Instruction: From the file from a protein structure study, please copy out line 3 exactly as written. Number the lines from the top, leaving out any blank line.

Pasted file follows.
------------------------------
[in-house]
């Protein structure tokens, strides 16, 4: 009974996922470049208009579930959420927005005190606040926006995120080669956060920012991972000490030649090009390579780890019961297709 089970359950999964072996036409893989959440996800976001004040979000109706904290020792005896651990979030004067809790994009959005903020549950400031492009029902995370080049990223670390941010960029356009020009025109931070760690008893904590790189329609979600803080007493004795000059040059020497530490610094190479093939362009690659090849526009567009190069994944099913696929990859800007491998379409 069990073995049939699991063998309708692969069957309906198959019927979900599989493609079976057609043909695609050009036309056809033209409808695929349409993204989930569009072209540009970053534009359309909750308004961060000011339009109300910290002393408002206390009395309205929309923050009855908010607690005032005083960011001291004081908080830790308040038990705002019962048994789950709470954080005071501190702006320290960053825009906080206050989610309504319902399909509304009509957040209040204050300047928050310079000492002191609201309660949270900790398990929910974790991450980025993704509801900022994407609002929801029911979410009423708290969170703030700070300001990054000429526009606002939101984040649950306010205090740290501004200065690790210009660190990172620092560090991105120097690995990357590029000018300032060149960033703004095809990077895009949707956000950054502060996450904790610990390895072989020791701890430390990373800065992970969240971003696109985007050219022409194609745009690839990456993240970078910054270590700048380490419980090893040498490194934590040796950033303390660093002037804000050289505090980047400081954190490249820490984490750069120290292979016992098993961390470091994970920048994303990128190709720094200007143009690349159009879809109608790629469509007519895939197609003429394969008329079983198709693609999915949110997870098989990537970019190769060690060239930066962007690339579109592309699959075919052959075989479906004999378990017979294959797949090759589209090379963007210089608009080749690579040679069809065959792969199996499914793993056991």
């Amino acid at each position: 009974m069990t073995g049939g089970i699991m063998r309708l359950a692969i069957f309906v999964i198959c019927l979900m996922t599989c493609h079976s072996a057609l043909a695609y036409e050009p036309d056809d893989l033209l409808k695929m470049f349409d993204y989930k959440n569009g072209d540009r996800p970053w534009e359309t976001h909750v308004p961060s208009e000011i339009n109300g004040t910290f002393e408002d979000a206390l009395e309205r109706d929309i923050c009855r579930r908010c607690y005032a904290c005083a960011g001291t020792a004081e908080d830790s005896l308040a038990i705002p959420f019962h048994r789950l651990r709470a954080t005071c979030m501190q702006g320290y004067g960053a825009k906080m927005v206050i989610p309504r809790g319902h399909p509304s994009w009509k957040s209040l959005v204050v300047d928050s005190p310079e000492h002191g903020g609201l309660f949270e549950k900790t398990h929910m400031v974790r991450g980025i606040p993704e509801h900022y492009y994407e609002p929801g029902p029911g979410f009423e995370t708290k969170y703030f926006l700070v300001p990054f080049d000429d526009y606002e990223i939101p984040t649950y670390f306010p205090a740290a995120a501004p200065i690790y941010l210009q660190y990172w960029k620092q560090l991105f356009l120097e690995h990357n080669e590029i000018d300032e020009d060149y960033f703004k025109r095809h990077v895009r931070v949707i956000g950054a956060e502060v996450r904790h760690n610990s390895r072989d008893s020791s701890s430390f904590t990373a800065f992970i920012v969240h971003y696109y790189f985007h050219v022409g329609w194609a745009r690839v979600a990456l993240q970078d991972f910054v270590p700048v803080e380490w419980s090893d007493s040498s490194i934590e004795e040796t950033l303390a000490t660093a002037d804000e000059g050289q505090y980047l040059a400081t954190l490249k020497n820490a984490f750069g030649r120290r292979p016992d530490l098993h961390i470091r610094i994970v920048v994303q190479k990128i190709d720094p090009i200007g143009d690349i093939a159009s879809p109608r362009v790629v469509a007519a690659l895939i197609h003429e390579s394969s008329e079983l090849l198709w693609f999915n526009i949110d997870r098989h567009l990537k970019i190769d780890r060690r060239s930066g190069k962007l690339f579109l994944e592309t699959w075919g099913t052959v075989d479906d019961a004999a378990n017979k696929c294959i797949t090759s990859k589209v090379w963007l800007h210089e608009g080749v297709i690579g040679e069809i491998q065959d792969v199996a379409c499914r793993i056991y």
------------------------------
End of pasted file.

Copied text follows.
């Amino acid at each position: 009974m069990t073995g049939g089970i699991m063998r309708l359950a692969i069957f309906v999964i198959c019927l979900m996922t599989c493609h079976s072996a057609l043909a695609y036409e050009p036309d056809d893989l033209l409808k695929m470049f349409d993204y989930k959440n569009g072209d540009r996800p970053w534009e359309t976001h909750v308004p961060s208009e000011i339009n109300g004040t910290f002393e408002d979000a206390l009395e309205r109706d929309i923050c009855r579930r908010c607690y005032a904290c005083a960011g001291t020792a004081e908080d830790s005896l308040a038990i705002p959420f019962h048994r789950l651990r709470a954080t005071c979030m501190q702006g320290y004067g960053a825009k906080m927005v206050i989610p309504r809790g319902h399909p509304s994009w009509k957040s209040l959005v204050v300047d928050s005190p310079e000492h002191g903020g609201l309660f949270e549950k900790t398990h929910m400031v974790r991450g980025i606040p993704e509801h900022y492009y994407e609002p929801g029902p029911g979410f009423e995370t708290k969170y703030f926006l700070v300001p990054f080049d000429d526009y606002e990223i939101p984040t649950y670390f306010p205090a740290a995120a501004p200065i690790y941010l210009q660190y990172w960029k620092q560090l991105f356009l120097e690995h990357n080669e590029i000018d300032e020009d060149y960033f703004k025109r095809h990077v895009r931070v949707i956000g950054a956060e502060v996450r904790h760690n610990s390895r072989d008893s020791s701890s430390f904590t990373a800065f992970i920012v969240h971003y696109y790189f985007h050219v022409g329609w194609a745009r690839v979600a990456l993240q970078d991972f910054v270590p700048v803080e380490w419980s090893d007493s040498s490194i934590e004795e040796t950033l303390a000490t660093a002037d804000e000059g050289q505090y980047l040059a400081t954190l490249k020497n820490a984490f750069g030649r120290r292979p016992d530490l098993h961390i470091r610094i994970v920048v994303q190479k990128i190709d720094p090009i200007g143009d690349i093939a159009s879809p109608r362009v790629v469509a007519a690659l895939i197609h003429e390579s394969s008329e079983l090849l198709w693609f999915n526009i949110d997870r098989h567009l990537k970019i190769d780890r060690r060239s930066g190069k962007l690339f579109l994944e592309t699959w075919g099913t052959v075989d479906d019961a004999a378990n017979k696929c294959i797949t090759s990859k589209v090379w963007l800007h210089e608009g080749v297709i690579g040679e069809i491998q065959d792969v199996a379409c499914r793993i056991y």